Looking Back On Chinese Tourism In Cambodia: How did we get here and where do we go now?
- Jazmyn Himel
- 10/10/2019 9:33 AM
PHNOM PENH--Chinese-Cambodian relations triggered the rapid growth of Chinese foreign investments in Cambodia. As a result Chinese tourists and businesses have become a ubiquitous aspect of everyday life in Cambodia.
The exponential growth of Chinese tourists can be traced back to 2009, where China’s Vice-President at the time, Xi Jinping offered loans of $1.2 billion US making it the largest foreign donor to Cambodia.
In July 2010 China erased more than $4 million in loans to Cambodia from the late 70s. December of that year a meeting between Prime Minister Hun Sen and Prime Minister Wen Jiabao established Cambodia and China as strategic partners “across a wide spectrum of sectors”.
The plan included targeted marketing towards Chinese tourists along with relaxed immigration forms, Chinese street signs and even airport announcements in Chinese. As a result, Chinese tourism within Cambodia had risen by 38.7% from the previous year.
Staying true to the 2010 agreements Chinese investment in Cambodia reached $2.9 billion in 2013 making them the largest foreign investors in the Kingdom.
2014 saw increased Chinese development and investment within the coastal city of Sihanoukville. Chinese investment came in the form of casinos, condominiums and hotels aimed at serving Chinese tourists exclusively.
As Chhay Siv Lin, (President of Cambodia’s Association of Travel Agents) states “Unlike Europeans, Chinese tourists prefer to gather wherever they go and open their services (not using local services), like restaurants and hotels”.
Non-Chinese tourists started to be driven out by the overcrowded Chinese presence in cheaper hotels and the destruction of previously popular backpacker beach bars and hubs in the area.
With little opportunity to own businesses in these areas, tourism remains the only means of making a living for many locals. Chhay Siv Lin notes, “tourist generated profits are also returned to the Chinese who invest in those services”.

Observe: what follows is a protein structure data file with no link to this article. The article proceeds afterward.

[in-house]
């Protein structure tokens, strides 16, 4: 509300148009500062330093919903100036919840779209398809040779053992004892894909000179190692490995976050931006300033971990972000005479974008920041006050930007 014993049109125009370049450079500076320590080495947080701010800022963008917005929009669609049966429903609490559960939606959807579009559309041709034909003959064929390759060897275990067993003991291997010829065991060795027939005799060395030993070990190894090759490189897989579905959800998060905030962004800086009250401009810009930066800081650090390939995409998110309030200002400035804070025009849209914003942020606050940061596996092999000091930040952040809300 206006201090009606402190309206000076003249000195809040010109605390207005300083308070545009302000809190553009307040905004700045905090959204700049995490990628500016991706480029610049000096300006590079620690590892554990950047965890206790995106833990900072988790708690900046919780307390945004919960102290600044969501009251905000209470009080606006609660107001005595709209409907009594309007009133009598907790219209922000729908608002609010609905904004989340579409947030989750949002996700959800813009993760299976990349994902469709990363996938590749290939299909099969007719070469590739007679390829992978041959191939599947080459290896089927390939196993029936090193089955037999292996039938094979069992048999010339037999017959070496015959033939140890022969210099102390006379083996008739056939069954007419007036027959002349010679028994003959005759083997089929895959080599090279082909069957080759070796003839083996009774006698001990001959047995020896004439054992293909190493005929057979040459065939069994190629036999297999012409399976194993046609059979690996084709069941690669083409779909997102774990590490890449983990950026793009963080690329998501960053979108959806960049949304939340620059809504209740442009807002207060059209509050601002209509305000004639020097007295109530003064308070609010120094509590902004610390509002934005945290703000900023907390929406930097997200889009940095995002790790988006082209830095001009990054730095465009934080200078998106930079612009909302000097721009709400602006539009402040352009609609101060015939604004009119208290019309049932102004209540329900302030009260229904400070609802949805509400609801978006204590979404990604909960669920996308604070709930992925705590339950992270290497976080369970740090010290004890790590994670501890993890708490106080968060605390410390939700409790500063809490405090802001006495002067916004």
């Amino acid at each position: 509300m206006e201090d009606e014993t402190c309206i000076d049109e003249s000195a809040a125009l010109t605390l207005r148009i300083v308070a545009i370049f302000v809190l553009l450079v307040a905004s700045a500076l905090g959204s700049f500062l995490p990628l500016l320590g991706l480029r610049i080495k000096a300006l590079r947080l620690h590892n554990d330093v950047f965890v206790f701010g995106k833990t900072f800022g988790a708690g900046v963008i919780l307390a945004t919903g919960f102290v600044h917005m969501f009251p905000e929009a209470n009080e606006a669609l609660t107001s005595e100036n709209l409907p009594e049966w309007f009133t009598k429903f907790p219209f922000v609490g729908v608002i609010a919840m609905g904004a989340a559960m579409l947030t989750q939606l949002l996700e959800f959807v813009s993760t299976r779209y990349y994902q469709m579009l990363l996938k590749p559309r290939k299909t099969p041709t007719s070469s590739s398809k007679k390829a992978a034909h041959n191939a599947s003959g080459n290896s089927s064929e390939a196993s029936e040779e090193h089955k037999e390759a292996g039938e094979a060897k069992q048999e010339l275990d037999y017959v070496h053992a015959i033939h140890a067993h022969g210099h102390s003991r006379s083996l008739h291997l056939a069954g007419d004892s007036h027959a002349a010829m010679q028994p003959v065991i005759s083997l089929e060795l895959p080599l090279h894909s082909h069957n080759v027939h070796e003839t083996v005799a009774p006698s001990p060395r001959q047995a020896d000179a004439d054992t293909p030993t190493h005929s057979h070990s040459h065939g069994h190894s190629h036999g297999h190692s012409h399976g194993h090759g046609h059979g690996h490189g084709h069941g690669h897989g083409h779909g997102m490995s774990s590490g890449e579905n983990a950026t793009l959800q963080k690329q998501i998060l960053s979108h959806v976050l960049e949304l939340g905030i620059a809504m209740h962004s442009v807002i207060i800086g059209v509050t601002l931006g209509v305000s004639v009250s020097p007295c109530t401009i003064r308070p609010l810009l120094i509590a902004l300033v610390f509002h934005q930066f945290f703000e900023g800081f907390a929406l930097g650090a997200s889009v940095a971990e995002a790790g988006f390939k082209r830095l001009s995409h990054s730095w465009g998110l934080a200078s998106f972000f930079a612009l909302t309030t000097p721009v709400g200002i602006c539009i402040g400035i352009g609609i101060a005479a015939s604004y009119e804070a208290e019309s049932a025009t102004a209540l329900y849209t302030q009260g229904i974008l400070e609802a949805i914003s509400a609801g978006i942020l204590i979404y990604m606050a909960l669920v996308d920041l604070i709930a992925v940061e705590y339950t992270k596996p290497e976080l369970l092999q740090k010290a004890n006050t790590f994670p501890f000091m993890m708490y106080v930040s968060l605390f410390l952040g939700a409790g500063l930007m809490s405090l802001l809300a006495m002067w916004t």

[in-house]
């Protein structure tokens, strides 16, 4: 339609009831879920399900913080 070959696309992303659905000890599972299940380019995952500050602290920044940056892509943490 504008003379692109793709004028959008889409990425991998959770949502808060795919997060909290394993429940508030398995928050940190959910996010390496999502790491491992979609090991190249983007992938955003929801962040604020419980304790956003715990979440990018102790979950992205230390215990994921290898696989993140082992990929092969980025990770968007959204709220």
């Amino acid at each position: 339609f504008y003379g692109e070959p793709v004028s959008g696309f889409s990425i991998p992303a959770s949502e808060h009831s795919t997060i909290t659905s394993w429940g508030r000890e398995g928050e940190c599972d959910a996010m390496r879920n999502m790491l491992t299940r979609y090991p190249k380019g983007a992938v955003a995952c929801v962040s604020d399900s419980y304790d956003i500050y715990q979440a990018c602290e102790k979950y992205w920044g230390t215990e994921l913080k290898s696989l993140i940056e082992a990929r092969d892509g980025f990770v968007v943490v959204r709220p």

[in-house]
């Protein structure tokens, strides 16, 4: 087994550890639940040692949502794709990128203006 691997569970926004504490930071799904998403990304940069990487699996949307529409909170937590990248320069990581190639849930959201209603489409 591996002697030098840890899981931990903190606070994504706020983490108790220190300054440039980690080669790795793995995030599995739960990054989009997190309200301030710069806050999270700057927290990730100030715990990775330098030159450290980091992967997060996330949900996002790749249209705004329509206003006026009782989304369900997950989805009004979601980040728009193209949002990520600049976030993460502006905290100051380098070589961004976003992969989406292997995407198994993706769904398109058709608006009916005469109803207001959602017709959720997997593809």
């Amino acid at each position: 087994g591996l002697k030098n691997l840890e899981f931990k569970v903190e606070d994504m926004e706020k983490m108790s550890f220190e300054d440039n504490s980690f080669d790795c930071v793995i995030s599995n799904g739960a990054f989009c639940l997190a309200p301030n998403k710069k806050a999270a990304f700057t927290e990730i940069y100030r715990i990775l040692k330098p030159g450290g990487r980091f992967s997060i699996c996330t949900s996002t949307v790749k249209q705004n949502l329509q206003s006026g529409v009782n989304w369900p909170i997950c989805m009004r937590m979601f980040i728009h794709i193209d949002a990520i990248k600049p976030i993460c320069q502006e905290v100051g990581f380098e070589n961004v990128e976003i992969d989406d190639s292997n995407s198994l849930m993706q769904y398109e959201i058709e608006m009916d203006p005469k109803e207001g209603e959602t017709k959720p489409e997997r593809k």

The Cambodia/China Tourism Pact was signed between Cambodia’s Ministry of Tourism and Shanghai’s Spring International Travel Service Group in 2016. The pact focused largely on the promotion of direct Chinese/Cambodian flights.
Casinos within Cambodia increased by 53% in 2018 due to the 150 licenses granted within that year alone. With over 80 casinos residing in Sihanoukville, the city accounted for a large percentage of the casino growth.
Coincidentally, Chinese tourism was at an all time high with a 67.2% increase from the previous year.
Non-Chinese tourists had decreased by almost 5%. However, the total tourism revenue amounted to 4.3 billion USD by the end of 2018, a 19.8% increase from 2017.
Graph Source: (Ministry of Tourism Annual Statistics for 2018) https://www.tourismcambodia.com/img/resources/cambodia_tourism_statistics_2018.pdf
In July, Chinese company: Shanxi Mechanization Construction Group won a bid to construct the new Siem Reap International Airport, which plans to be the largest in the country.
On August 18th, an online gambling ban was announced to prevent extortion. According to Pheap Aun from Radio Free Asia the result was 6000 Chinese nationals leaving daily since the ban’s announcement.
Prime Minister Hun Sen had announced a ban on August 28th on foreigners working 10 categories of informal self-employed jobs. The ban was revoked by Cambodia’s Ministry of Labor and Vocational Training on October 5th due to an increase in demand for: “foreign expertise and technology in the service sector to attract investment”.
Chinese investors are increasingly outnumbering Khmer businesses in cities. In 2019 it was reported by Hin Pisei from the Phnom Penh Post that Sihanoukville businesses are now 90% Chinese owned.
Chinese tourism in Cambodia shows no signs of slowing down. In June, Cambodia’s Ministry of Tourism announced a Strategic Plan in collaboration with Tourism Institute of Yunnan at China’s International Forum.
The plan includes human resource focused development through “strategic training plans in the tourist sector, enhanced tourism law enforcement and the creation of tourism universities”.
The strategic plan has a goal of hiring 1.5 million individuals in Cambodia’s tourism sector by 2030 as part of the effort to meet the United Nations sustainable development goals.